8. If you lie down with dogs, you get up with fleas.  Politics is dirty and savage.  The people in it are assholes.  If you get into the game, you have to play hard to win.  That means eventually you have to become as nasty and back-stabbing as your competitors.  How can you avoid it?  By buttering everyone’s bread and going along to get along, i.e. statism.
  9. Winning is losing.  If you win office, you take a salary funded by taxpayers.  That is inherently unethical.  If you forego the salary, you have to make it up otherwise.  If someone funds you, then you are beholden to them, which usually means statism.  If you are independently wealthy, then politics is an awful waste of your time.  You’d be better off buying professional politicians, than being one yourself.  Focus on making more money and funding media and tech ventures to benefit the liberty movement.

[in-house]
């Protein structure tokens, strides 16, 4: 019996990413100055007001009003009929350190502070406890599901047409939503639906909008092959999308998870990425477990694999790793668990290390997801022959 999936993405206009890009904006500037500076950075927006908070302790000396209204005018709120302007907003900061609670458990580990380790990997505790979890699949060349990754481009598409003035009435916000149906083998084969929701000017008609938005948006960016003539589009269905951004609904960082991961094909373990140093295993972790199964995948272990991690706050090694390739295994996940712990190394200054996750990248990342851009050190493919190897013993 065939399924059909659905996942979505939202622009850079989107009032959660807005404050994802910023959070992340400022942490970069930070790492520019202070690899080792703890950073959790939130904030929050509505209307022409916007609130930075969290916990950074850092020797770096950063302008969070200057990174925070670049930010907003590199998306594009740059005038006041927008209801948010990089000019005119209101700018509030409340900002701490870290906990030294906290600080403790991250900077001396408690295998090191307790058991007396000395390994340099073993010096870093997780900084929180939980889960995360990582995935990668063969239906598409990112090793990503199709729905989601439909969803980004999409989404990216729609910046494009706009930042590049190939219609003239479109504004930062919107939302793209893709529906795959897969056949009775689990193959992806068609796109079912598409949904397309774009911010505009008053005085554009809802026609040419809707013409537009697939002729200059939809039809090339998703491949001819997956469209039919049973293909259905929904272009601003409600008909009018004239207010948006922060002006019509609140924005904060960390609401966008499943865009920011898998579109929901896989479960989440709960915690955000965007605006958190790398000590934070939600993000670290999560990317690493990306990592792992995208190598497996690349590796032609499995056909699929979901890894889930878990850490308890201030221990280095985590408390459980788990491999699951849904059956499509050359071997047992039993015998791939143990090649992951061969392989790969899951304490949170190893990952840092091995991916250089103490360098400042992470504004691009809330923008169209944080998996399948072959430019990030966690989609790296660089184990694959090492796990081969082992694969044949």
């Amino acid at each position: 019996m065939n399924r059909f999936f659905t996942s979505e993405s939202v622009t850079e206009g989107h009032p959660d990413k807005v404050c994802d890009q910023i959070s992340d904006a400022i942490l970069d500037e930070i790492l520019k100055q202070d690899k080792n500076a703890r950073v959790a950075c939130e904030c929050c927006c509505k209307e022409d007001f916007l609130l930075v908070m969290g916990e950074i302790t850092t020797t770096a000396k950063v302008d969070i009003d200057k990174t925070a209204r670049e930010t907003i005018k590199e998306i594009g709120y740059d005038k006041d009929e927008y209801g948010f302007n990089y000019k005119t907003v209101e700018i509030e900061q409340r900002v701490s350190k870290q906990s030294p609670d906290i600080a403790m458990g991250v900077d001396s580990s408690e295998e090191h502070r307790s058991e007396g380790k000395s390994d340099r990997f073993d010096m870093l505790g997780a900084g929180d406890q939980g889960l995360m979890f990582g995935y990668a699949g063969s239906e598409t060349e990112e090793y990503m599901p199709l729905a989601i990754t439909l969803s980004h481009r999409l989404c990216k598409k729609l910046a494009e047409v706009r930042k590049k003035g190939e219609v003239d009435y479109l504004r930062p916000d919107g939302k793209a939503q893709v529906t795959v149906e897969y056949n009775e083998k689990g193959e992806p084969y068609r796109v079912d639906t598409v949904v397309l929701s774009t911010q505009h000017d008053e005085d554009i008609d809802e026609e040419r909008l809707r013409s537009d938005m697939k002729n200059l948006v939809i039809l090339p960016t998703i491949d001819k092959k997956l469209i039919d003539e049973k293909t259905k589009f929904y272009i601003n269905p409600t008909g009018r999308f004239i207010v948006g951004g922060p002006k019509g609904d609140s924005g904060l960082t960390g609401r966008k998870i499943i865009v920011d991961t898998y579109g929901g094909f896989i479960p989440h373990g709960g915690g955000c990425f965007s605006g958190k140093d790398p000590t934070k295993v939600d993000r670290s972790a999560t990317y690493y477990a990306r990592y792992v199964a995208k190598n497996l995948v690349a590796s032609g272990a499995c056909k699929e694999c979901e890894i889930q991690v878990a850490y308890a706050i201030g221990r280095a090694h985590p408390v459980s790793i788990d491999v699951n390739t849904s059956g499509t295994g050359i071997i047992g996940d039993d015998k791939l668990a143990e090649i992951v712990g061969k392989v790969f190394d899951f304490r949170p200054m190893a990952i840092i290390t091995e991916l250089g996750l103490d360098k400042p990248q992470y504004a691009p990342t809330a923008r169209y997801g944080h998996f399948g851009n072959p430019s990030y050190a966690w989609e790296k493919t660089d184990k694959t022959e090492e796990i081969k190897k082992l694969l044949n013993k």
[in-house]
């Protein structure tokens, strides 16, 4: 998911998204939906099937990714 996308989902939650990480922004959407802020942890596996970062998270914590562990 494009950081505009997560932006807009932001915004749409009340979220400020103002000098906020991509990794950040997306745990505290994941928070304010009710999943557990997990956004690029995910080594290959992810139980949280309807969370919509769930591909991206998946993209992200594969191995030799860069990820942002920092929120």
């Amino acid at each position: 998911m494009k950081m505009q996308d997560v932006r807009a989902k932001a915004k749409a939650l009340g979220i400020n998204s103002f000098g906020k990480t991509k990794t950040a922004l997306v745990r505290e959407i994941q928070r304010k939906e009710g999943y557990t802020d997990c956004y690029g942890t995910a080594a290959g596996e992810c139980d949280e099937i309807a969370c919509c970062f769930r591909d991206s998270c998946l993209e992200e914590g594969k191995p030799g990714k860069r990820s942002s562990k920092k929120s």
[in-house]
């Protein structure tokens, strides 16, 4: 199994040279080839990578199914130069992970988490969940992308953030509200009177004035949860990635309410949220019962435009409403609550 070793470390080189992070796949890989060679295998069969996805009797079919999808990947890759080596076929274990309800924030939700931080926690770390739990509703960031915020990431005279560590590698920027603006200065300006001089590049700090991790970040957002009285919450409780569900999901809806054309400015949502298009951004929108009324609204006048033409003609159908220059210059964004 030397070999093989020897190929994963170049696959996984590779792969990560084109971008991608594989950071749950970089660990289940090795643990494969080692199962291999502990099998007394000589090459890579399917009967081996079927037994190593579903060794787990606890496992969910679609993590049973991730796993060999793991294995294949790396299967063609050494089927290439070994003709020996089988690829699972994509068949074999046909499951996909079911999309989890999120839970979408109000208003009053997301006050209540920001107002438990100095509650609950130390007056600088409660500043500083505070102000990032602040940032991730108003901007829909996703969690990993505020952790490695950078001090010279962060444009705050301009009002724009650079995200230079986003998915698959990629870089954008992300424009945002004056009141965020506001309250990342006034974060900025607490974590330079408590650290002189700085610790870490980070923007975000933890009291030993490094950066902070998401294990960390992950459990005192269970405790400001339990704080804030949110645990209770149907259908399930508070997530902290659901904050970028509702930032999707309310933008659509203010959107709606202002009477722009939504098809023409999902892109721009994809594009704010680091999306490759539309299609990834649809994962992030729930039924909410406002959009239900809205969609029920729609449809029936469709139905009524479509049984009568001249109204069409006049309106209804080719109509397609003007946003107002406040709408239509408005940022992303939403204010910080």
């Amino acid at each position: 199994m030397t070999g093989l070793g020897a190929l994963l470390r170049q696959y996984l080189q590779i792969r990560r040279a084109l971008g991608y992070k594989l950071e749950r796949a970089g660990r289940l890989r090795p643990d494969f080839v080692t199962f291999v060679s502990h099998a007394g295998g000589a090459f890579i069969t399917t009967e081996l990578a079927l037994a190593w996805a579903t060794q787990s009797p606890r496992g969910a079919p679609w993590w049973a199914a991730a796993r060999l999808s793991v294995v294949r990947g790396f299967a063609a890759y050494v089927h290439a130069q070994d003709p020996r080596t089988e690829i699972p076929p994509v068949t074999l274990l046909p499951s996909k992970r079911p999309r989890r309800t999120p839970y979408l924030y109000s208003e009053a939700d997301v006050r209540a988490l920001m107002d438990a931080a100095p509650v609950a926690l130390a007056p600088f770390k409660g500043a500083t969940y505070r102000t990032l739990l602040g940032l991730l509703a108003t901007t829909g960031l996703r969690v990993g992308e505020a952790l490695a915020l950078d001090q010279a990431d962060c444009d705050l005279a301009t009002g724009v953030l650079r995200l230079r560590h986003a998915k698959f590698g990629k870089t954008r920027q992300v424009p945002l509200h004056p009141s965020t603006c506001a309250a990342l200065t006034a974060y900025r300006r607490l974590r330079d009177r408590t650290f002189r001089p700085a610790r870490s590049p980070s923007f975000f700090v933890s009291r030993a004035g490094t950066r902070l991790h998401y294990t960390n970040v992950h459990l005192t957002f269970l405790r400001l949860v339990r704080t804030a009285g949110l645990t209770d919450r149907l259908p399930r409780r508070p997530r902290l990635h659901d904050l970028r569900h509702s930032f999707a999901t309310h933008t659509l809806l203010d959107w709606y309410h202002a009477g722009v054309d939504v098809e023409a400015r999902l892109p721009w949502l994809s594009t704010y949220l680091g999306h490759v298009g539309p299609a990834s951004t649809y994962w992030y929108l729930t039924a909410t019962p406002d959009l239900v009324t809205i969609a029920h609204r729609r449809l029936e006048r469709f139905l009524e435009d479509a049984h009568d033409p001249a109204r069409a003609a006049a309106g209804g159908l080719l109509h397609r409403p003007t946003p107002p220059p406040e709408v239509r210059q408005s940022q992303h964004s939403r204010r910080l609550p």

10. Why hasn’t electoral politics tended to increased liberty, but only increased statism?  What fundamental change will happen to reverse this trend?  Politics is structured to produce an increase in state power.  The simple act of being “in power” demands that one exercise power.  If one’s only agenda is to refrain from using power, one will not have it for very long, as someone else will take it.  Seeking power to restrain power is a performative contradiction.
Global left-right politics

The globalization of politics

Something is different in politics recently.  No, not Trump.  I mean the global nature of previously domestic politics.  In the past, there was a superficial awareness of geopolitics and foreign leaders.  But now we have the same emotional, visceral response to other countries’ politicians, that used to be reserved for one’s own.  Brexit, Trump, Le Pen, Merkel, Wilders, Orban, Erdogan — have supporters and detractors across the world.  There even seem to be the rough outlines of political alignment across boundaries, such as Nigel Farage stumping for Trump.